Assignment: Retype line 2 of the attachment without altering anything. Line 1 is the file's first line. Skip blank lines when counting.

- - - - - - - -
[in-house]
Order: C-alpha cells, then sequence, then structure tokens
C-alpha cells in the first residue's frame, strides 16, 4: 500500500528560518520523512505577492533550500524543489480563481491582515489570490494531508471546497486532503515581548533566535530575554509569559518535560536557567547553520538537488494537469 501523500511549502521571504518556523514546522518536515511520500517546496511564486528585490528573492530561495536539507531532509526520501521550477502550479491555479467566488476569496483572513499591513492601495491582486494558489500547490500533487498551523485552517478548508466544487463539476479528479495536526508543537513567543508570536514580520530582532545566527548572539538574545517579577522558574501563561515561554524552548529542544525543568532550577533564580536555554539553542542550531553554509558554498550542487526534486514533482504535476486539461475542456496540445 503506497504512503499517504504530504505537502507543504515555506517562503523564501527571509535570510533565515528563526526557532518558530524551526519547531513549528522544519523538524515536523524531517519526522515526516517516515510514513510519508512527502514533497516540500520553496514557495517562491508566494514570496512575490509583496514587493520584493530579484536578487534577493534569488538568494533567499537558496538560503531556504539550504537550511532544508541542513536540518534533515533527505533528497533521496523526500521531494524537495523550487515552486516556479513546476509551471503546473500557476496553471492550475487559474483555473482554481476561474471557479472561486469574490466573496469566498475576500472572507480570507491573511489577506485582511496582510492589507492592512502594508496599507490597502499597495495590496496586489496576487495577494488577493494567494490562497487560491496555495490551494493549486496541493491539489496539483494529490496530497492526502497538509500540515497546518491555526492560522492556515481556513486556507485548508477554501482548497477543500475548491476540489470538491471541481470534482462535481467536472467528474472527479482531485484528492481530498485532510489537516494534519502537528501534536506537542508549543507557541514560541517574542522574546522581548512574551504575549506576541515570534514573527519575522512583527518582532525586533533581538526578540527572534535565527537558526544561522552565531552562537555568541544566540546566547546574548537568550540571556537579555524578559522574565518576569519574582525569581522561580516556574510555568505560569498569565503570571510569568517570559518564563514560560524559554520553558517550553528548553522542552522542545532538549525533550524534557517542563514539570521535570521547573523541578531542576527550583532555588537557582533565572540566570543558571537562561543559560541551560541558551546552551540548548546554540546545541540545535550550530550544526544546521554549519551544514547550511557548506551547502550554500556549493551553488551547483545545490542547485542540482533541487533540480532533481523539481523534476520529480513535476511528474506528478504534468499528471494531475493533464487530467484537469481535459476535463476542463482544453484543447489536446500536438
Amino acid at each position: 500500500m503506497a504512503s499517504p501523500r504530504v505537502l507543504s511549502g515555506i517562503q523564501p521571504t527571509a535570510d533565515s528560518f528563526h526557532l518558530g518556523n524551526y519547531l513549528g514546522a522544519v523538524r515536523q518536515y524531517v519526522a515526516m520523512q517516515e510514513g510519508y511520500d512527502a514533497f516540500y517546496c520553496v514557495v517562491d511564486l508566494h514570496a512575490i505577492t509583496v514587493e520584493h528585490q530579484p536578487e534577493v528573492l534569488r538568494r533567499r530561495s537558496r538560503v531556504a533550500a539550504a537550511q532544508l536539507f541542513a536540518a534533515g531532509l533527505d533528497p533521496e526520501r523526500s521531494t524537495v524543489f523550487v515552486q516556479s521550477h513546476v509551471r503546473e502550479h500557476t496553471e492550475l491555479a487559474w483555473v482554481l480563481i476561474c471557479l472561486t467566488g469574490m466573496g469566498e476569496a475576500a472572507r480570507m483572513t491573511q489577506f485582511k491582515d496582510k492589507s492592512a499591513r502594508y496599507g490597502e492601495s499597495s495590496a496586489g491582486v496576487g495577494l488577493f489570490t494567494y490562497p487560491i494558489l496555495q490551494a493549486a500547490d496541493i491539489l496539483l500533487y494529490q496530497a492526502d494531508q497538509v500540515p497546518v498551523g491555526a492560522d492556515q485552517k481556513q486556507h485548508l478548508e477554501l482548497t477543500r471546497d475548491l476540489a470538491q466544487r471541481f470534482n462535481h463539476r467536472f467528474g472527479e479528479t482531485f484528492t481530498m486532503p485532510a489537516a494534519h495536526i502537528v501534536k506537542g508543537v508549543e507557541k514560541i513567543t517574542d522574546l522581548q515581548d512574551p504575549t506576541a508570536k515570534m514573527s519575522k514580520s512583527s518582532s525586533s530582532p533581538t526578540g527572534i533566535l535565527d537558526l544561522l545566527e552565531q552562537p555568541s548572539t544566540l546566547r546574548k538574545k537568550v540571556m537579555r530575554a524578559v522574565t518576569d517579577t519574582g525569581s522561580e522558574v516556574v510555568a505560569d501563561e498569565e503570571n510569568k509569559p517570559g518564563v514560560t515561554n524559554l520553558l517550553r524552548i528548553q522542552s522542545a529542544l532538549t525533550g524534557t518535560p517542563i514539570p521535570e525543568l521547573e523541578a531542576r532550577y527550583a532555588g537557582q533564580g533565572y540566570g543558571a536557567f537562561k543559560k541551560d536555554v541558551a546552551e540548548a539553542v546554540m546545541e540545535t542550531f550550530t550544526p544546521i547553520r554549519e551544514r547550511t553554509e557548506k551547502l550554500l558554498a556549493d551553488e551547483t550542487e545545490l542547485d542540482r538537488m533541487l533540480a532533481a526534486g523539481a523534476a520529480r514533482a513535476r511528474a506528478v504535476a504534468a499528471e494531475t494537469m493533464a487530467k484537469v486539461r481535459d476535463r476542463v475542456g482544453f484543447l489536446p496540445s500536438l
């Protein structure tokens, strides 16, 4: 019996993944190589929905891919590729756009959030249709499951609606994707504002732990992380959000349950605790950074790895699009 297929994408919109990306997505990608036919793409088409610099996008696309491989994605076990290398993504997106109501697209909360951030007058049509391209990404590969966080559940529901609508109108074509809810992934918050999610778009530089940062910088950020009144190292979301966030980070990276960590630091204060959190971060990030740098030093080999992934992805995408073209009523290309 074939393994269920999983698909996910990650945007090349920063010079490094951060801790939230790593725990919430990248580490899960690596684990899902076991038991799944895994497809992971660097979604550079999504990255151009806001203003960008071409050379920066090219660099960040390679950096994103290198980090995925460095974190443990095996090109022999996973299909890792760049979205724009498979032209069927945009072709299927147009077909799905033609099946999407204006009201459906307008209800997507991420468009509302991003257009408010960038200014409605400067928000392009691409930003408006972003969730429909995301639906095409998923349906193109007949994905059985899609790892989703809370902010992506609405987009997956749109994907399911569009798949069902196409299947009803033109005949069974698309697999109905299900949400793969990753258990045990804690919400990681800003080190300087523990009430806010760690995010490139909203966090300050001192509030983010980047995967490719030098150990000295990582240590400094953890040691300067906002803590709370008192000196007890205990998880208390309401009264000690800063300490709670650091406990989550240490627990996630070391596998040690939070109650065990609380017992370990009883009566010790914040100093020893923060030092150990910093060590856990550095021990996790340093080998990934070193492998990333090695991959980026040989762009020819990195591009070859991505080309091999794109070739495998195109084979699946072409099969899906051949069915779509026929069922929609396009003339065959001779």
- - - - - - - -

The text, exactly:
Order: C-alpha cells, then sequence, then structure tokens